Wickam v. Treasurer of the State of MO, 499 S.W.3d 751 (Mo App. 2016) ( reverses an award of permanent partial against the Fund and remanded to find permanent total disability. The award was modified to PTD by the Commission. 2017 MOWCLR Lexis 8.
An issue in the case was when carpal tunnel became a disabling condition to benchmark what conditions "pre-existed" for purposes of assessing fund liability. The fund argued an earlier date applied of 2000, when claimant began to experience symptoms of his hands instead of 2001 when there was a recommendation for surgery, as found by the Commission. The claimant argue that the later date applied of 2003 when surgery was performed.
Claimant treated in 1999 for a shoulder injury and had a diagnosed of carpal tunnel based on EMG studies. Claimant in 2000 retained an expert who concluded he had carpal tunnel as a result of a work-related exposure. In 2003 he underwent surgery. He later settled the case with the employer.
He also settled his work related shoulder injury.
The Commission by using the earlier date for the onset of the carpal tunnel disability it precluded consideration of sleep apnea and knee impairment. A dissent argued that disability for fund purposes existed when claimant began to miss work or impact ability to work, and not merely when diagnosis or symptoms manifested.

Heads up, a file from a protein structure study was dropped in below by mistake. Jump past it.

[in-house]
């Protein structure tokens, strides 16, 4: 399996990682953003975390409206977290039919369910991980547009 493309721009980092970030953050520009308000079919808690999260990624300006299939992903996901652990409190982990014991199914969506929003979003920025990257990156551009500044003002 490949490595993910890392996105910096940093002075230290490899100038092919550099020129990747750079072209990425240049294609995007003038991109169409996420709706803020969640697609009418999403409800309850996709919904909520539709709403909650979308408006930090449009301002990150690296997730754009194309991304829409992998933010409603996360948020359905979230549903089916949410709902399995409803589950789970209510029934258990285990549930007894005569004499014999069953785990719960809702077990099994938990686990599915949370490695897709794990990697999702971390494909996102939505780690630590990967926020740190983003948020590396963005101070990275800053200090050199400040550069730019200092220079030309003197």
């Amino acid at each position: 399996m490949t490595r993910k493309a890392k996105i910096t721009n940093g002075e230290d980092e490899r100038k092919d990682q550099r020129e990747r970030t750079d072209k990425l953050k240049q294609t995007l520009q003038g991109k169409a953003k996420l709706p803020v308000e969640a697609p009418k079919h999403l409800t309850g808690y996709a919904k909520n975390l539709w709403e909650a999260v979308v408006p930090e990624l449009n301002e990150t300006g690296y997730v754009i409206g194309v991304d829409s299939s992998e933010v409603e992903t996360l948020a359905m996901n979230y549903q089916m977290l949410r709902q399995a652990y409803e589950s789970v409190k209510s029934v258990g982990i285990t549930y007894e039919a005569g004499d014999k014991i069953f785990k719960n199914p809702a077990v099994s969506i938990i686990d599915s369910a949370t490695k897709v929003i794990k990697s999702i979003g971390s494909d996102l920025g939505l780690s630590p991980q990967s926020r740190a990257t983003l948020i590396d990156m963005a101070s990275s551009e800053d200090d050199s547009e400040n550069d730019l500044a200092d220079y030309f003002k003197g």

The court found the controlling standard:
"An occupational disease does not become a compensable injury until the disease causes the employee to become disabled by affecting the employee's ability to perform his ordinary tasks and harming his earning ability." Garrone v Treasurer of the State of MO , 157 S.W.3d 237 (Mo App. 2004). There was no evidence in the Wickam from either party how claimant's carpal tunnel condition affected his ability to work prior to the surgery. The court found the Commission had insufficient evidence to make its finding when disability occurred based alone on a recommendation for surgery. The court noted that liability attaches when vocational impairment attaches without or without surgery and the employer should not rely upon Wickam for the proposition that it did not owe anything until there was a recommendation for surgery.
The uncontested evidence was that claimant was permanently and totally disabled as the fund apparently offered no contrary medical or vocational opinions.
It should not go unnoticed that this is pre-reform, claimant has already obtained two settlements from the employer and this SIF-only appeal involves a dispute more than a decade ago.